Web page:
Research

Army National Guard soldier hugs her son upon her return from deployment

The research team generates new knowledge about military and veteran families. This research helps illuminate practical ways to address the negative impacts and highlight resilience of military and veteran families. Results of our research have been published in a number of academic journals.

Family Journeys: From Deployment to Reintegration

The Family Journeys study is designed to understand how families negotiate and manage changing family roles before, during and after deployment. First, the study looks at patterns of daily communications, roles and responsibilities. Second, the study examines families’ dynamics of risk and resilience.  Finally, it follows the transitions and trajectories of roles and relationships over time.

Children of Multiple Deployments

In this study for the Department of Defense, MFRI led a team that assessed the well-being of young children in military families affected by repeated deployments. Possible consequences encompass increased anxiety, emotional distress, peer problems, conduct issues and hyperactivity. We compared the rates of these concerns with civilian children. Finally, we uncovered new information about the ways that deployment presents a significant risk for children.

Family Diversity

Realizing that contemporary military families transcend traditional stereotypes, the Navy asked MFRI to help them learn about the diversity of families currently serving.

Family Diversity Part I looks at the diversity of service members and their families in the U.S. Armed Forces with a special focus on the Navy and Marine Corps. We examine the risk and resilience of diverse families and how they adjust during this time of war. In this context, we report findings from a series of focus groups MFRI conducted with diverse service and family members in the Navy and Marine Corps.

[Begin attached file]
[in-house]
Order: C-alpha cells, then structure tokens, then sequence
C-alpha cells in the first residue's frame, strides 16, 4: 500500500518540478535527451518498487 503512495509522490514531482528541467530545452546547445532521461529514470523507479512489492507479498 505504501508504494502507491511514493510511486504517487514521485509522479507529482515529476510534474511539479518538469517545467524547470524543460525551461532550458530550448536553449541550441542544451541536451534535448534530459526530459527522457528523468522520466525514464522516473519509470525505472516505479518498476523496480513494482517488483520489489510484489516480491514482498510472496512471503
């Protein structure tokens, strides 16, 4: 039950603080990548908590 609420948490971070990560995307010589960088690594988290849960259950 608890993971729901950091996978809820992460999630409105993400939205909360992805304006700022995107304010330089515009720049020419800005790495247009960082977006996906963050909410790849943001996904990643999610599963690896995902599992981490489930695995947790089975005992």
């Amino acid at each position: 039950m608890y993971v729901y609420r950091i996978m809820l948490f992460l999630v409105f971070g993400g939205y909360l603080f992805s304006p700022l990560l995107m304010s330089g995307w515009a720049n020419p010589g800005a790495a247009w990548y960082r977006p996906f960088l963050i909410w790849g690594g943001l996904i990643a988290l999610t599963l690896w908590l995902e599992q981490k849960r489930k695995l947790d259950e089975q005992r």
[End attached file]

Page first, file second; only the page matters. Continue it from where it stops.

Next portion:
Family Diversity Part II focuses on the particular experiences of service members, and their families, with a wound, illness or injury.  MFRI interviewed military service members, existing service area coordinators and service providers to discover common and particular needs. The researchers existing service programs, both civilian and military, were evaluated for relative fit in meeting those needs.

Sesame Street

Sesame Workshop, the non-profit educational organization behind Sesame Street, created an educational kit to help young children cope with the hardship of seeing a family member deployed to war.  This kit, Talk, Listen, Connect: Deployments, Homecomings, Changes (TLC) includes a DVD featuring popular Sesame Street characters along with printed materials and online resources.  MFRI evaluated the effectiveness of these materials.

TLC I: Deployments addresses the challenges of multiple deployments on the well-being of children and their family.

TLC II: Changes focuses on the trauma of having a parent return from deployment with a wound or injury.

ZERO TO THREE (ZTT)

ZERO TO THREE, a non-profit organization that provides training to nurture healthy early development, created Duty to Care (DTC). This training program meets the needs of very young children affected by deployment. DTC educates childcare, family support, healthcare and mental health professionals regarding the challenges facing military families. MFRI evaluated the curriculum’s effectiveness in meeting these needs.

Excellence in Research on Military and Veteran Families Award

MFRI created the Excellence in Research on Military and Veteran Families Award to recognize the single scientific article published that combines exceptional rigor with important insight about military and veteran families. A panel of distinguished reviewers examine all the research on military families published during the year to select the recipient and honorees.
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